Worship for Sunday 24th December 2023, by Rev. Caroline Wickens

Invitation to Worship:

Our souls magnify the Lord!

Our spirits rejoice in God our Saviour!

The mighty One has done great things for us!

Holy is God’s name!

Let us worship God.

For God is our Maker and our Redeemer;

from generation to generation God gives mercy.

Hymn: StF 187  The angel Gabriel from heaven came

  1. The angel Gabriel from heaven came
    His wings as drifted snow his eyes as flame
    “All hail” said he “thou lowly maiden Mary,
    Most highly favoured lady,” Gloria!

    2. “For know a blessed mother thou shalt be,
    All generations laud and honour thee,
    Thy Son shall be Emmanuel, by seers foretold
    Most highly favoured lady,” Gloria!

    3. Then gentle Mary meekly bowed her head
    “To me be as it pleaseth God,” she said,
    “My soul shall laud and magnify his holy name.”
    Most highly favoured lady. Gloria!

    4. Of her, Emmanuel, the Christ was born
    In Bethlehem, all on a Christmas morn
    And Christian folk throughout the world will ever say:
    “Most highly favoured lady,” Gloria!

Sabine Baring-Gould (1834 – 1924)


God, you approached the world in the words of an angel
asking consent, and bringing life unexpected.
Now we approach you, in the joy of welcome
knowing that you will never turn us away.
We celebrate you as we turn to you,
glad that we are gathered for the feast
of kindness and courage.

Today, before we celebrate your self-giving
in life, in conversation, in generosity and in courage,
we turn to you
knowing how often we fall short
in life, in conversation, in generosity and in courage.
Forgive us, and make us more like you,
not because it will make you love us more,
but because it is for our sake,
and for the sake of the people you love so much,
that you came among us.

God who strengthens, sustains,
raises up, redeems,
births, brings, gathers and celebrates,
God whose love is bigger than the skies,
firmer than the earth,
wider than the seas,
you who reveal your story and your goodness to us
through life and faith and courage and witness,
to you be glory and praise and all thanksgiving.

Reading: Luke 1:26 – 38

The Birth of Jesus Foretold

26 In the sixth month the angel Gabriel was sent by God to a town in Galilee called Nazareth, 27 to a virgin engaged to a man whose name was Joseph, of the house of David. The virgin’s name was Mary. 28 And he came to her and said, ‘Greetings, favoured one! The Lord is with you.’  29 But she was much perplexed by his words and pondered what sort of greeting this might be. 30 The angel said to her, ‘Do not be afraid, Mary, for you have found favour with God. 31 And now, you will conceive in your womb and bear a son, and you will name him Jesus. 32 He will be great, and will be called the Son of the Most High, and the Lord God will give to him the throne of his ancestor David. 33 He will reign over the house of Jacob for ever, and of his kingdom there will be no end.’ 34 Mary said to the angel, ‘How can this be, since I am a virgin?’ 35 The angel said to her, ‘The Holy Spirit will come upon you, and the power of the Most High will overshadow you; therefore the child to be born  will be holy; he will be called Son of God. 36 And now, your relative Elizabeth in her old age has also conceived a son; and this is the sixth month for her who was said to be barren. 37 For nothing will be impossible with God.’ 38 Then Mary said, ‘Here am I, the servant of the Lord; let it be with me according to your word.’ Then the angel departed from her.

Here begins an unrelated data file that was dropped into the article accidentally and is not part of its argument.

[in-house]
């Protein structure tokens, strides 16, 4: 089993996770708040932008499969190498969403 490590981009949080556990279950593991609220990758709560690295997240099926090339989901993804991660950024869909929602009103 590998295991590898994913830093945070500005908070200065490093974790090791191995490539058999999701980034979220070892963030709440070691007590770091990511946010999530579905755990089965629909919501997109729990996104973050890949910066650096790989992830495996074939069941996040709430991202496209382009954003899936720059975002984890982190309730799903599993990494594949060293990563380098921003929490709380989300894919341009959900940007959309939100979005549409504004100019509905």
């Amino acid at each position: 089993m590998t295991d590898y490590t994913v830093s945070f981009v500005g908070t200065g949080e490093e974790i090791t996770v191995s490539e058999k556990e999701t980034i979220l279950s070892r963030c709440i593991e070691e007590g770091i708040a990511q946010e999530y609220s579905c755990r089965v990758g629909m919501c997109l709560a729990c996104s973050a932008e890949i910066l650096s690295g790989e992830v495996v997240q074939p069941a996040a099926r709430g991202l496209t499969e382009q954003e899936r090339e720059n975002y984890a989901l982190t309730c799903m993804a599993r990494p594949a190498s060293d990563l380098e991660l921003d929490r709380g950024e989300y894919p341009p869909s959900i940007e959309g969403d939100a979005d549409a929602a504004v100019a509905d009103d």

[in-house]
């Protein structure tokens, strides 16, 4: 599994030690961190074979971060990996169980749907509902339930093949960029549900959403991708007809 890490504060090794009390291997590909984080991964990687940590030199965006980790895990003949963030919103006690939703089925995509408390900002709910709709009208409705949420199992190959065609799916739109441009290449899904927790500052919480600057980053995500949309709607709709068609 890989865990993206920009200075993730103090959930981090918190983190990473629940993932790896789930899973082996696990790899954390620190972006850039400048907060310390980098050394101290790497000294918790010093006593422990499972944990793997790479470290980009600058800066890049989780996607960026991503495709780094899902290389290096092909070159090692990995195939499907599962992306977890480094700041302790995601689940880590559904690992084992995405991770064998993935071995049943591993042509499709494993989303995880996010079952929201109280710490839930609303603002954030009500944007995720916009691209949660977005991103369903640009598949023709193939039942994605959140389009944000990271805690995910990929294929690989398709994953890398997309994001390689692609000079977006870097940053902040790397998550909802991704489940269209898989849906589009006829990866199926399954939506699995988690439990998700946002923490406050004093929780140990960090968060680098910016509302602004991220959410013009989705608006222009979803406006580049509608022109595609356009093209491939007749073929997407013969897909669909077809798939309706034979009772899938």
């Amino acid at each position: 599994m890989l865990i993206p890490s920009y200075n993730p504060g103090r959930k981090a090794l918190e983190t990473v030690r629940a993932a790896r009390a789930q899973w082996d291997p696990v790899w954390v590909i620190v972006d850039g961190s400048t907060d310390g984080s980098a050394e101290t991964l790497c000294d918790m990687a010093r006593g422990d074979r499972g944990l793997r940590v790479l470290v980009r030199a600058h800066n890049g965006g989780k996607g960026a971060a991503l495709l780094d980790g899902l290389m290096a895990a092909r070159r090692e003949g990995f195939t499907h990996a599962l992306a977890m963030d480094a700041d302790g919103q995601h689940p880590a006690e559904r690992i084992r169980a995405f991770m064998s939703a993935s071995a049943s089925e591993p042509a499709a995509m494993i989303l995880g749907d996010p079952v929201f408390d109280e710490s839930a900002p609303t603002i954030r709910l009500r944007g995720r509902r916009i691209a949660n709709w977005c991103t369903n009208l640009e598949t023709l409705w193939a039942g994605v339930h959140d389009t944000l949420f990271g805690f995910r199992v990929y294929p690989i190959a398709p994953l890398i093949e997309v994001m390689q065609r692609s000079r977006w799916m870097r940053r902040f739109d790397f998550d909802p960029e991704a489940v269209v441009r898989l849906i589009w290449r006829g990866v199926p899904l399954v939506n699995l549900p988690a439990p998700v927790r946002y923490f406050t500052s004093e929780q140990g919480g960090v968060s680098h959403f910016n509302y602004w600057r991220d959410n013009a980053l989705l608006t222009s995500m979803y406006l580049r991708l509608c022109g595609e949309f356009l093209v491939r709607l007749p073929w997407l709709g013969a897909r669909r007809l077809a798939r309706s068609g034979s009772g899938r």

Hymn: StF 178 Long ago, prophets knew

Long ago, prophets knew
Christ would come, born a Jew.
Come to make all things new;
Bear all people’s burden,
Freely love and pardon.

Ring, bells, ring, ring, ring!
Sing, choirs, sing, sing, sing!
When he comes,
When he comes,
Who will make him welcome?

God in time, God in man,
This is God’s timeless plan:
He will come, as a man,
Born himself of woman,
God divinely human.

Mary, hail! Though afraid,
She believed, she obeyed.
In her womb God is laid;
Till the time expected
Nurtured and protected.